Ernie Els captains an International team that are considerable underdogs as they take on the USA at Royal Melbourne in December.
Behind that famous, laid-back demeanour, which attaches itself effortlessly to ‘The Big Easy’ tag, there’s a steely, no-compromising character. You don’t win four Majors, 71 tournaments around the world and have 300 top-10 finishes if there’s blood instead of ice running through your veins.
So, when Ernie Els nailed his colours to the International mast there was no room for sentiment. In adding his four captain’s picks to the eight players who had automatically qualified for The Presidents Cup at Royal Melbourne, he injected some young blood into the squad.
‘I didn’t go looking for Joaquin Niemann who is 20 [subsequently turned 21], or Sungjae Im who is 21, but they made themselves a lock on this team,’ Els said. ‘I definitely wasn’t that good at 20, 21, but these guys are world-class players and they’ve proved themselves. I’m excited by the new blood that’s coming in.’
Els was typically transparent when explaining his captain’s picks in early November. ‘I wanted good driving, good ball striking obviously, but putting is also very important. In my experience in these Cups, it comes down to pressure putting in a lot of instances. Putting is a pivotal attribute that you need, especially in what we play. Putting was very important to me.’
South Africans Erik van Rooyen and Justin Harding, ranked 59 and 65 respectively, might feel they had a big shout of getting a look-in for Els’ captain’s picks. They have both won on the European Tour in 2019 and when you realise, collectively, the International team has only managed three wins this entire year – Sungjae, Neimann and PC Tsung – the South African pair had certainly stuck their hands up for selection.
Instead he opted for world ranking, going for Jason Day (29), Adam Hadwin (44), Sungjae (34) and Niemann (54).
All the statistics, history and form would suggest that the US are going to win for the 11th time in 13 competitions, and indeed when you look at their roster it’s impossible to see anything other than the Stars and Stripes being waved wildly at the closing ceremony.
They have seven of their 12 players nestling in the top 10 of the World Ranking, with their lowest-ranked player being the veteran Matt Kuchar, at No 22, who came in at the expense of Ricky Fowler, which surprised many students of the game. Contrast that to the Internationals, whose highest-ranked player is the Australian Adam Scott, at No 17 when the team was finalised, with their lowest being CT Pan at No 62.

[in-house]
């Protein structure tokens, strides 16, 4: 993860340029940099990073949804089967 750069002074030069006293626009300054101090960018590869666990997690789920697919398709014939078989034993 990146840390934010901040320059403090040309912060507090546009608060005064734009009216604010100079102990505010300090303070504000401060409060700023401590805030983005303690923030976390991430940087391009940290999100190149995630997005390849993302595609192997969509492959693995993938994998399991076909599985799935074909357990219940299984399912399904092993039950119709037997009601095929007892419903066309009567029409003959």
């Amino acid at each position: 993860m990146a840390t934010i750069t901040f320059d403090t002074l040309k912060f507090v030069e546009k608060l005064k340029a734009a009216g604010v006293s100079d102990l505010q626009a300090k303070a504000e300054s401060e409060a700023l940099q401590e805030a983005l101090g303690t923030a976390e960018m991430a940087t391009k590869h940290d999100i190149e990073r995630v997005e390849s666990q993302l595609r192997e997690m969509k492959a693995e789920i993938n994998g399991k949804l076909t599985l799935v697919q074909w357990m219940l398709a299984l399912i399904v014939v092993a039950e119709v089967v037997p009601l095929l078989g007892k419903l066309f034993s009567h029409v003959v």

And when it comes to team competitions like the Ryder Cup and The Presidents Cup, South African great Gary Player feels there should be only one winner every time they tee it up. ‘The United States have the greatest player base, they have the courses, the structures, the climate. I’m actually surprised the Europeans are as competitive as they are in the Ryder Cup,’ he said.
But that’s the beauty of sport – and of matchplay golf. The best team on paper does not always win. The most obvious recent example is the Rugby World Cup where, man for man, the Springboks didn’t look capable of beating England in the final but an unshakeable belief in their abilities and team unity helped them lift the trophy.
So, one would assume the Internationals have a puncher’s chance of upsetting the Americans. It would be only their second such success, although they return to the scene of their previous victory, Royal Melbourne, some 21 years after their historic win.
Australians are certainly going to be in for a treat. Tiger Woods is the most recognisable sportsperson on the planet and he can lay strong claims to being the greatest to have graced the game. He also becomes only the second playing captain in the history of the competition, after Hale Irwin fulfilled both roles in 1994.
In announcing his four picks Woods saved himself for last and did so with dramatic effect. ‘As captain, I’m gonna choose Tiger Woods as the last player on the team,’ he said. ‘He’s made, what, nine Cups and he’s played in Australia twice at The Presidents Cup, so this will be his third appearance as a player … I find it interesting I’m talking in the third person!’ Which is when he flashed the brightest, widest smile in sport. ‘I’m just having fun with it. I have dual roles. I had to get the respect of the players and the players wanted me to play at the event. It’s going to be difficult but I have three amazing assistants, so that helps a lot.
‘With the new rules, I just have to play one match before the singles. Two matches minimum. It could be more. It’s about me understanding the guys and understanding the golf course too.’